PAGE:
Newscasts

PNS Daily Newscast - April 3, 2020 


Son-in-law Jared Kushner takes on a major role in Trump's fight with COVID-19. Also, emergency funding for people who can't pay their rent because of the pandemic.

2020Talks - April 3, 2020 


The Democratic National Committee delayed its July convention in Milwaukee until August. Wisconsin has a primary this Tuesday, but hasn't cancelled or delayed in-person voting like many other states have done.

Public News Service - TN: Health

More than 430,000 Tennesseeans are family caregivers for someone with Alzheimer's disease or dementia. But are they prepared for dealing with their loved one during the pandemic? (Adobe Stock)

NASHVILLE, Tenn. -- People with Alzheimer's and their caregivers face a unique set of challenges during the coronavirus pandemic. In Tennessee, more than 120,000 people age 65 or older are affected by Alzheimer's. While dementia itself doesn't increase risk for COVID-19 illness, experts say associ

According to state data, there are more than 16,000 advanced-practice registered nurses in Tennessee. (Adobe Stock)

NASHVILLE, Tenn. -- State lawmakers are considering a bill that would remove physician oversight requirements for the state's advanced-practice registered nurses, or APRNs. Senate Bill 2110 is co-sponsored by two Republicans, Sen. Jon Lundberg of Bristol and Rep. Bob Ramsey of Maryville. Currentl

Many employers have turned to telecommuting as a way to curb the spread of the new coronavirus. (Adobe Stock)

NASHVILLE, Tenn. -- As the number of COVID-19 cases continues to rise, so does anxiety. Health professionals say social distancing, frequent hand washing for 20 seconds with hot, soapy water, and staying at home if you feel sick are especially critical to protecting the state's vulnerable population

The Tennessee State Capitol in Nashville. Gov. Bill Lee's second State of the State address focused on education, teacher pay and job creation. (Adobe Stock)

NASHVILLE, Tenn. -- Gov. Bill Lee addressed the 111th Tennessee General Assembly yesterday evening in a State of the State speech that focused primarily on education, while complimenting the state's Medicaid system as the most efficient in the country. But some health care experts said they disagr

A new proposed rule change by the U.S. Department of Agriculture would weaken school meal nutrition standards put into place in 2012. (Adobe Stock)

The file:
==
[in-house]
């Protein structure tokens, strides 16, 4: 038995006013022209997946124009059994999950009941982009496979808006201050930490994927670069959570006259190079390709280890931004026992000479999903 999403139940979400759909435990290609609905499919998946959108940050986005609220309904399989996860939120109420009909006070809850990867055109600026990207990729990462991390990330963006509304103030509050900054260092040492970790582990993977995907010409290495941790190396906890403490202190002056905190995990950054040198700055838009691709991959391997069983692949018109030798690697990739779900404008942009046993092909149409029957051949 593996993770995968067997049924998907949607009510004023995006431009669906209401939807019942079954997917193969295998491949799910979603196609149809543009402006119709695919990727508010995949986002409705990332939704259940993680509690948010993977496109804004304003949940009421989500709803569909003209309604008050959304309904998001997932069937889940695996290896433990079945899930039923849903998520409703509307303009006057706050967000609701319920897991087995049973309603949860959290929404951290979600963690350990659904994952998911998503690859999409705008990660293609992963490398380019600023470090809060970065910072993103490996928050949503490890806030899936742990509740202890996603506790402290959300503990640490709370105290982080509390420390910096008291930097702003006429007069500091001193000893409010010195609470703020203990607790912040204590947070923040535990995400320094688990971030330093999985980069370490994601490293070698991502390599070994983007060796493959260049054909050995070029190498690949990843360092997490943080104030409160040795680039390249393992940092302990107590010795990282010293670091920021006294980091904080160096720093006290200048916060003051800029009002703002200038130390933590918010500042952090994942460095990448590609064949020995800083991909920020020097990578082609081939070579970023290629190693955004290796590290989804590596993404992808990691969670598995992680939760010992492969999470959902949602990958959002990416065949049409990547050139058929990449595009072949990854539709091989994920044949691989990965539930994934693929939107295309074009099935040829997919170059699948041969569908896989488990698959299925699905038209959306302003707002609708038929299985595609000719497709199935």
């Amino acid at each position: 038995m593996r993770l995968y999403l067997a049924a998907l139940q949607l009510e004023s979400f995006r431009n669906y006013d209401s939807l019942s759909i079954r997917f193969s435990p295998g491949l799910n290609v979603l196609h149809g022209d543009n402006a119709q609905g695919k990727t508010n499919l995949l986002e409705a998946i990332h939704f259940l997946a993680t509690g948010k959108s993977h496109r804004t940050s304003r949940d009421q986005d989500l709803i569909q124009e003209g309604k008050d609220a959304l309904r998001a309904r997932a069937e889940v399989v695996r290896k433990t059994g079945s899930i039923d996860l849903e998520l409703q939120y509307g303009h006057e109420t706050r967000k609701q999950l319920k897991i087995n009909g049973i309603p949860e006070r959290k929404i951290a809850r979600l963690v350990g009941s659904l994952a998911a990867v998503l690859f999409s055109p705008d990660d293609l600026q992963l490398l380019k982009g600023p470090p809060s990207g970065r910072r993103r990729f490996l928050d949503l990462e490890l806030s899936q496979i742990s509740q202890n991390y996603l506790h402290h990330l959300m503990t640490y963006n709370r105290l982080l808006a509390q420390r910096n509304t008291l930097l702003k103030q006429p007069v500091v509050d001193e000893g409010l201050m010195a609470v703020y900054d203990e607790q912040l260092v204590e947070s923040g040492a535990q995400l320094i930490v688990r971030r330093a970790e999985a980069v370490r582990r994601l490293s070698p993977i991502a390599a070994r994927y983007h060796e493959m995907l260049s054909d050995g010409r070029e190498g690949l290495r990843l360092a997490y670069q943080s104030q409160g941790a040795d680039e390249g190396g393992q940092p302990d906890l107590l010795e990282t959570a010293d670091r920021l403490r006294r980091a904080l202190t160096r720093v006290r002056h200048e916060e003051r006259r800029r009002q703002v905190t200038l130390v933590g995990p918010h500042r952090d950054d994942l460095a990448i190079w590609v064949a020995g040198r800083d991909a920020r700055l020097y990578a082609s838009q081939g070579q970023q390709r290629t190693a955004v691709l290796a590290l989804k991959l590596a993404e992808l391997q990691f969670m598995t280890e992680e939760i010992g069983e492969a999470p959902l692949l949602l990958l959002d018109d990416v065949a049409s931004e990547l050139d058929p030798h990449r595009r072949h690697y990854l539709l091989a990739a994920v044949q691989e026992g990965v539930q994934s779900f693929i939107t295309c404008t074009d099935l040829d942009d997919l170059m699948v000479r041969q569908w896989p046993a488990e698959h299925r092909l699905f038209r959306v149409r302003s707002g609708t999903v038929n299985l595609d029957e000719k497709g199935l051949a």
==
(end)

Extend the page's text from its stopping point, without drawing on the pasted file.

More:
NASHVILLE, Tenn. -- The U.S. Department of Agriculture has announced a proposed rule change that would allow schools to serve fewer fruits and grains, and a smaller variety of vegetables. The change would roll back school nutrition standards put into place in 2012. Signe Anderson, director of nu

Tennessee ranks 41st in the country for female labor-force participation rates, according to the Institute for Women's Policy Research. (Adobe Stock)

NASHVILLE, Tenn. -- A bill in Congress that would ensure pregnant women aren't fired from their jobs for requesting reasonable accommodations in the workplace has received bipartisan approval in the House Education and Labor Committee, and soon should move to the House floor for a vote. The Pregna

Research has shown pesticide exposure can cause birth defects, infertility and cancer. (Adobe Stock)<br />

NASHVILLE, Tenn. - Environmental groups and public health experts are questioning the Environmental Protection Agency's frequent use of "emergency approvals" that allow farmers to use toxic pesticides. The EPA reports last year, it issued emergency approvals for use of a pesticide that is known to

U.S. Customs and Border Protection detention facilities are hotbeds for potential flu epidemics. Children and older people are especially vulnerable. (Adobe Stock)

NASHVILLE, Tenn. – Peak flu season is here, when most people check in with their doctors about whether to get a flu shot. But for migrants being held in detention centers, that isn't an option – and U.S. Customs and Border Protection has refused to offer the flu vaccine to detainees. N

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